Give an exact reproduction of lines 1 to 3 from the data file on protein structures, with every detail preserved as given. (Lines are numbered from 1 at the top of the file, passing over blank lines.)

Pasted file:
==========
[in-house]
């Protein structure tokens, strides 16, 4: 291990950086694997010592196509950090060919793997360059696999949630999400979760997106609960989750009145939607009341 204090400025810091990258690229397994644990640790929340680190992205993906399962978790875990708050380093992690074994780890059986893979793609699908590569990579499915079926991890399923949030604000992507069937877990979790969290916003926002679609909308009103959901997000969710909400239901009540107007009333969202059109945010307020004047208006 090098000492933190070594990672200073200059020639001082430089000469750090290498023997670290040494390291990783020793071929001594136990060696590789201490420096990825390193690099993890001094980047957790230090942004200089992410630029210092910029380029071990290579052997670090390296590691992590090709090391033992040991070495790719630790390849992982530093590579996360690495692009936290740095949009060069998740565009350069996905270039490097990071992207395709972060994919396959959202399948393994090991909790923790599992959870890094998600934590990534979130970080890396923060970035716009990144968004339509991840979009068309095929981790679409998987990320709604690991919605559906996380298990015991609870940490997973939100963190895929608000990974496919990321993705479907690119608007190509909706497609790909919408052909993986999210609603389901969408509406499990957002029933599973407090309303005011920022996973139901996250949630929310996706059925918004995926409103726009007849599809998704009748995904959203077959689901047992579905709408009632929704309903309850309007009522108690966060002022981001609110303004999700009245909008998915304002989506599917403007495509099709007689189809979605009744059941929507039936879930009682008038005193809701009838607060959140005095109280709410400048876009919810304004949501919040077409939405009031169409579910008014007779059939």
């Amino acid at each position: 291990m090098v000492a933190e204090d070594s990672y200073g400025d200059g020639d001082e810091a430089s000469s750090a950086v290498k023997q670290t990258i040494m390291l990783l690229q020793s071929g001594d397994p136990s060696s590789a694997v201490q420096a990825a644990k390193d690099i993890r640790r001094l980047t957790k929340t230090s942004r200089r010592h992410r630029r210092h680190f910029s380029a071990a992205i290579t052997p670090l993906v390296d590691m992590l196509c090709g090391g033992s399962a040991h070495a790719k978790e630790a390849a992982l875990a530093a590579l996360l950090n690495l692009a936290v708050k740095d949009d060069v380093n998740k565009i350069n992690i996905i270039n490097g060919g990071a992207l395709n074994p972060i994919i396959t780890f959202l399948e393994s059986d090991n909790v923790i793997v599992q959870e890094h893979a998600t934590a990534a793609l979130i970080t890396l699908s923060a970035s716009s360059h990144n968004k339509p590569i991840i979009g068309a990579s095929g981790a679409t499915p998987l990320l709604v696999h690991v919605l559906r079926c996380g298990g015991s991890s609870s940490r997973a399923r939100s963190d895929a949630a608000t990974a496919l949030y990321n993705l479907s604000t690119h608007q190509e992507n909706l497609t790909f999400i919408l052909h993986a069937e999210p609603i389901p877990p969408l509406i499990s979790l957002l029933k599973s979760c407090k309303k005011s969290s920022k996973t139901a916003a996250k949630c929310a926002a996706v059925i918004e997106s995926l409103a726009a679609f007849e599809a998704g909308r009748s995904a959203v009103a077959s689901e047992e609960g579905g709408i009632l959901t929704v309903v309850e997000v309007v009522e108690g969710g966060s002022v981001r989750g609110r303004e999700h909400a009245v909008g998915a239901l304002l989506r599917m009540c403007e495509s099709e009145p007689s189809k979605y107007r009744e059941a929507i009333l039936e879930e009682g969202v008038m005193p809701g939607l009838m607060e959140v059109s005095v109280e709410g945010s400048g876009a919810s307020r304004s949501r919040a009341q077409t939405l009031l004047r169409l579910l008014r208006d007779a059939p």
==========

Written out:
[in-house]
């Protein structure tokens, strides 16, 4: 291990950086694997010592196509950090060919793997360059696999949630999400979760997106609960989750009145939607009341 204090400025810091990258690229397994644990640790929340680190992205993906399962978790875990708050380093992690074994780890059986893979793609699908590569990579499915079926991890399923949030604000992507069937877990979790969290916003926002679609909308009103959901997000969710909400239901009540107007009333969202059109945010307020004047208006 090098000492933190070594990672200073200059020639001082430089000469750090290498023997670290040494390291990783020793071929001594136990060696590789201490420096990825390193690099993890001094980047957790230090942004200089992410630029210092910029380029071990290579052997670090390296590691992590090709090391033992040991070495790719630790390849992982530093590579996360690495692009936290740095949009060069998740565009350069996905270039490097990071992207395709972060994919396959959202399948393994090991909790923790599992959870890094998600934590990534979130970080890396923060970035716009990144968004339509991840979009068309095929981790679409998987990320709604690991919605559906996380298990015991609870940490997973939100963190895929608000990974496919990321993705479907690119608007190509909706497609790909919408052909993986999210609603389901969408509406499990957002029933599973407090309303005011920022996973139901996250949630929310996706059925918004995926409103726009007849599809998704009748995904959203077959689901047992579905709408009632929704309903309850309007009522108690966060002022981001609110303004999700009245909008998915304002989506599917403007495509099709007689189809979605009744059941929507039936879930009682008038005193809701009838607060959140005095109280709410400048876009919810304004949501919040077409939405009031169409579910008014007779059939």
């Amino acid at each position: 291990m090098v000492a933190e204090d070594s990672y200073g400025d200059g020639d001082e810091a430089s000469s750090a950086v290498k023997q670290t990258i040494m390291l990783l690229q020793s071929g001594d397994p136990s060696s590789a694997v201490q420096a990825a644990k390193d690099i993890r640790r001094l980047t957790k929340t230090s942004r200089r010592h992410r630029r210092h680190f910029s380029a071990a992205i290579t052997p670090l993906v390296d590691m992590l196509c090709g090391g033992s399962a040991h070495a790719k978790e630790a390849a992982l875990a530093a590579l996360l950090n690495l692009a936290v708050k740095d949009d060069v380093n998740k565009i350069n992690i996905i270039n490097g060919g990071a992207l395709n074994p972060i994919i396959t780890f959202l399948e393994s059986d090991n909790v923790i793997v599992q959870e890094h893979a998600t934590a990534a793609l979130i970080t890396l699908s923060a970035s716009s360059h990144n968004k339509p590569i991840i979009g068309a990579s095929g981790a679409t499915p998987l990320l709604v696999h690991v919605l559906r079926c996380g298990g015991s991890s609870s940490r997973a399923r939100s963190d895929a949630a608000t990974a496919l949030y990321n993705l479907s604000t690119h608007q190509e992507n909706l497609t790909f999400i919408l052909h993986a069937e999210p609603i389901p877990p969408l509406i499990s979790l957002l029933k599973s979760c407090k309303k005011s969290s920022k996973t139901a916003a996250k949630c929310a926002a996706v059925i918004e997106s995926l409103a726009a679609f007849e599809a998704g909308r009748s995904a959203v009103a077959s689901e047992e609960g579905g709408i009632l959901t929704v309903v309850e997000v309007v009522e108690g969710g966060s002022v981001r989750g609110r303004e999700h909400a009245v909008g998915a239901l304002l989506r599917m009540c403007e495509s099709e009145p007689s189809k979605y107007r009744e059941a929507i009333l039936e879930e009682g969202v008038m005193p809701g939607l009838m607060e959140v059109s005095v109280e709410g945010s400048g876009a919810s307020r304004s949501r919040a009341q077409t939405l009031l004047r169409l579910l008014r208006d007779a059939p």